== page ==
As the Australian market falls 2 per cent, Gunns heads the list of losers in the All Ordinaries Index. Down 10 per cent, buying drying up, and the short sellers already stocking up on Bollinger.
Log supply cut blow for Gunns
BY ALISON ANDREWS CHIEF REPORTER
03 Aug, 2011 08:19 AM
IT is understood Gunns Ltd has lost at least eight days’ production at its Bell Bay sawmill because it has twice been refused a supply of logs.
While Gunns would not comment yesterday, it is understood production at the former Forest Enterprises Australia mill was lost when Timberlands refused to supply pine logs to the mill.
A Gunns spokesman refused to comment when asked whether the company’s wood supply had been affected because its supply bills had not been paid.
The spokesman said that the company would not comment on commercial relationships.
Industry sources say that the company appears to be gathering finance in the month that it is supposed to have made a substantial start on the proposed $2.3 billion pulp mill at Bell Bay.
This includes delaying payment of accounts to a number of contractors and suppliers.
Gunns’ managing director Greg L’Estrange said last month that the company was confident of making a start on the $30 million first stage of mill construction before its state permits expire at the end of August.
The permits require major construction works to be under way by then.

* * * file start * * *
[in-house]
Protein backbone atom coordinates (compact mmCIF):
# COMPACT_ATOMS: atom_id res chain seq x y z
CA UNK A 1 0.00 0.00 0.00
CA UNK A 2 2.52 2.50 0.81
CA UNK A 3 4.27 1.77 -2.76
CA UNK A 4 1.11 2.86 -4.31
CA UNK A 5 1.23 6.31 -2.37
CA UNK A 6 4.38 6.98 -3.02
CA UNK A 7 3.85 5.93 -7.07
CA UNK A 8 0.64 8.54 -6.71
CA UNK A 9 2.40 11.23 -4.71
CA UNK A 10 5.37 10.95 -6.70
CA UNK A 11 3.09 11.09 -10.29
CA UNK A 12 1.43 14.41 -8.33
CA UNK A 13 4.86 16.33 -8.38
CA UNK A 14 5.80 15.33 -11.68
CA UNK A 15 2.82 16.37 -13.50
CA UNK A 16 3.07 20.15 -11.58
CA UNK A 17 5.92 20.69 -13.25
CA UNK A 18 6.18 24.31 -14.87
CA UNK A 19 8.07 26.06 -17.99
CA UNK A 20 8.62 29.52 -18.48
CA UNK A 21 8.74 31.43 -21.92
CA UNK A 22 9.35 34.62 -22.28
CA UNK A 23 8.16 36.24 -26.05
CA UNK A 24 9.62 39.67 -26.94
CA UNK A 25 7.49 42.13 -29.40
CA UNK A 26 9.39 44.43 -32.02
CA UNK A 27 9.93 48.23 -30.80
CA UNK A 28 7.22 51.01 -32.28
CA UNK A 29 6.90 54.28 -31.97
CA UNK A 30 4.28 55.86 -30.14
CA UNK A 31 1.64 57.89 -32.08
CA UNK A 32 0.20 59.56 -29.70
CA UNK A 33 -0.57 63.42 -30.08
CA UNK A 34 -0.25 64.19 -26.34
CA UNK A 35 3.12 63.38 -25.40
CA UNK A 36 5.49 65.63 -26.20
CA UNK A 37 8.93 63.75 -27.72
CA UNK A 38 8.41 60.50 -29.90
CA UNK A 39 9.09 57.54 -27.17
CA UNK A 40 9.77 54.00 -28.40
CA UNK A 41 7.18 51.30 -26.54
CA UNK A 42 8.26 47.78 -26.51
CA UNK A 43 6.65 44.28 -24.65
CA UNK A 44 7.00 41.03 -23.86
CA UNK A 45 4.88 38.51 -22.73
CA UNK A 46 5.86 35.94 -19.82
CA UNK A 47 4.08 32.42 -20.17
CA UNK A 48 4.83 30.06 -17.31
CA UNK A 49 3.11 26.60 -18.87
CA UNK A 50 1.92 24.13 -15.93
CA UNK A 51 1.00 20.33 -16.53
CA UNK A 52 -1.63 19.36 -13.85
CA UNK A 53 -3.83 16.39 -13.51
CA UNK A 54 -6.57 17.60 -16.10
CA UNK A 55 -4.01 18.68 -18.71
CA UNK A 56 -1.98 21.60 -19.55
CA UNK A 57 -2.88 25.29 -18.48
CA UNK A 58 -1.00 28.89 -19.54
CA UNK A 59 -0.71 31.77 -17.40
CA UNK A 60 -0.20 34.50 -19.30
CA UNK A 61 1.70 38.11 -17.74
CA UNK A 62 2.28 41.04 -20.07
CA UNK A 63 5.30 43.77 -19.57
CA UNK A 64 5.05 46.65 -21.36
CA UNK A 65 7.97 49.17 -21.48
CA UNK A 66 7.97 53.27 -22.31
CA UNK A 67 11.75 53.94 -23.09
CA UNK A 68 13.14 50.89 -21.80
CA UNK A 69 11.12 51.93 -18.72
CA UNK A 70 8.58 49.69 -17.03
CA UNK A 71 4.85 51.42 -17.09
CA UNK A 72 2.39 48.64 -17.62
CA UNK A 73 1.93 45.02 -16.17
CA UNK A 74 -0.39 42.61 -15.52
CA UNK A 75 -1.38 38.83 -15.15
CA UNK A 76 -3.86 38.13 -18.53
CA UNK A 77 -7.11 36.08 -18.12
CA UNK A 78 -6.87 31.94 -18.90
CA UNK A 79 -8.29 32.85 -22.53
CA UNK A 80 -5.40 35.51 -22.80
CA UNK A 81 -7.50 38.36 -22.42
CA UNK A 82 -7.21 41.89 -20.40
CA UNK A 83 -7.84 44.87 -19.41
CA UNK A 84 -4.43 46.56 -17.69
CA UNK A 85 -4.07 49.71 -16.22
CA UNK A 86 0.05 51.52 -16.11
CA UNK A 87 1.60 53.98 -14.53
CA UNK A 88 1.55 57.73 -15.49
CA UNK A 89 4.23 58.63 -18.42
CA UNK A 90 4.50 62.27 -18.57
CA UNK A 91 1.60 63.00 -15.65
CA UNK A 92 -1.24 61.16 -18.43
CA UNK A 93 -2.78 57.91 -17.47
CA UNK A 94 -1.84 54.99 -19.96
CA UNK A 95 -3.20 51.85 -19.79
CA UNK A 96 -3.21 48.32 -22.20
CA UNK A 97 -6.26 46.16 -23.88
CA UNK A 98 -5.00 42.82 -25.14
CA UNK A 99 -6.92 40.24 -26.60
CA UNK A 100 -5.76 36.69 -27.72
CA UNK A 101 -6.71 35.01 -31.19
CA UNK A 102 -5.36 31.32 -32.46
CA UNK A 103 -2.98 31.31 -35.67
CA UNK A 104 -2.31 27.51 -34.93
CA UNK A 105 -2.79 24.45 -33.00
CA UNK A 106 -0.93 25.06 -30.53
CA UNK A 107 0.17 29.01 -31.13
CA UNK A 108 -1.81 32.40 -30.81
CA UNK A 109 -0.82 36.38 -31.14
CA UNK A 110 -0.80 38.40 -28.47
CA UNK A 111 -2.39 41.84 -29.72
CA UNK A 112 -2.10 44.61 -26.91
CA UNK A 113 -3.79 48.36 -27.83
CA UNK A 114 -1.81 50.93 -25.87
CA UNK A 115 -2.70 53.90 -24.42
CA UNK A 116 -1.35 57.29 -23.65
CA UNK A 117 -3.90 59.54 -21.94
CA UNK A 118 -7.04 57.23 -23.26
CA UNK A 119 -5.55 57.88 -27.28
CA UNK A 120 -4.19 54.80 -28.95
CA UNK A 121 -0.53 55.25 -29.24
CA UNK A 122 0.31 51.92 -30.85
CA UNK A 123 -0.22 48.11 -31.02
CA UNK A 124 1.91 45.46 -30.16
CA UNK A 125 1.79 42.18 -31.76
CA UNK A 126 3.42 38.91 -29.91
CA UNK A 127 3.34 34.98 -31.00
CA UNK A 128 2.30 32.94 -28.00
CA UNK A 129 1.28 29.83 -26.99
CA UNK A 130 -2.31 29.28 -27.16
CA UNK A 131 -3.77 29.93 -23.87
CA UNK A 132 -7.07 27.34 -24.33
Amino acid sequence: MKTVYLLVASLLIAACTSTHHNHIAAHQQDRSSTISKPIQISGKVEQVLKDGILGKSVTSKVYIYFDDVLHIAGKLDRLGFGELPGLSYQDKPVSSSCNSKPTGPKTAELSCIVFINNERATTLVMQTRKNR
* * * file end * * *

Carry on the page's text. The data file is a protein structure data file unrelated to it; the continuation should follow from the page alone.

The Gunns spokesman said that he expected successful tenderers for the works to be announced this month with industry sources suggesting that the companies would be notified this week.
The signing expected this weekend of the intergovernmental agreement on forests should end speculation on the size of the payout to Gunns.
Smithton sawmill saved by mogul
03 Aug, 2011 12:00 AM
CIRCULAR Head was on the brink of losing another 100-plus direct jobs until the boss of one of Australia’s biggest retailers reversed a decision driven by environmental activists to stop stocking Tassie timber furniture.
Britton Timbers managing director Glenn Britton said yesterday he faced the serious prospect last week of closing his Smithton sawmill after Harvey Norman, lobbied by non- government organisation Markets For Change, initially agreed to stop selling Tasmanian timber furniture products.
It wasn’t until urgent action by Mr Britton, Tasmanian Primary Industries Minister Bryan Green, the Gillard Government and others, that Gerry Harvey, while in Paris with his wife, overturned the decision several days later.
Britton Timbers’ furniture- related product sales, predominantly at Harvey Norman stores, are valued at $3 million a year.
Mr Britton said if the decision was not reversed he would have shut his Smithton sawmill rather than watch it “die”.
“I’m not joking, I would have had to have closed my plant,” Mr Britton said in Hobart yesterday before a meeting with Premier Lara Giddings to again thrash out the forestry issues.
He said he feared a “domino effect”, whereby Harvey Norman would have simply been the “first cab off the rank”, with pressure then applied to other stores such as big hardware stores and flooring outlets to ban Tassie native timber-related product.
Mr Britton said, for example, 70% of dining furniture sold at Harvey Norman stores Australia-wide came from Tasmanian timber.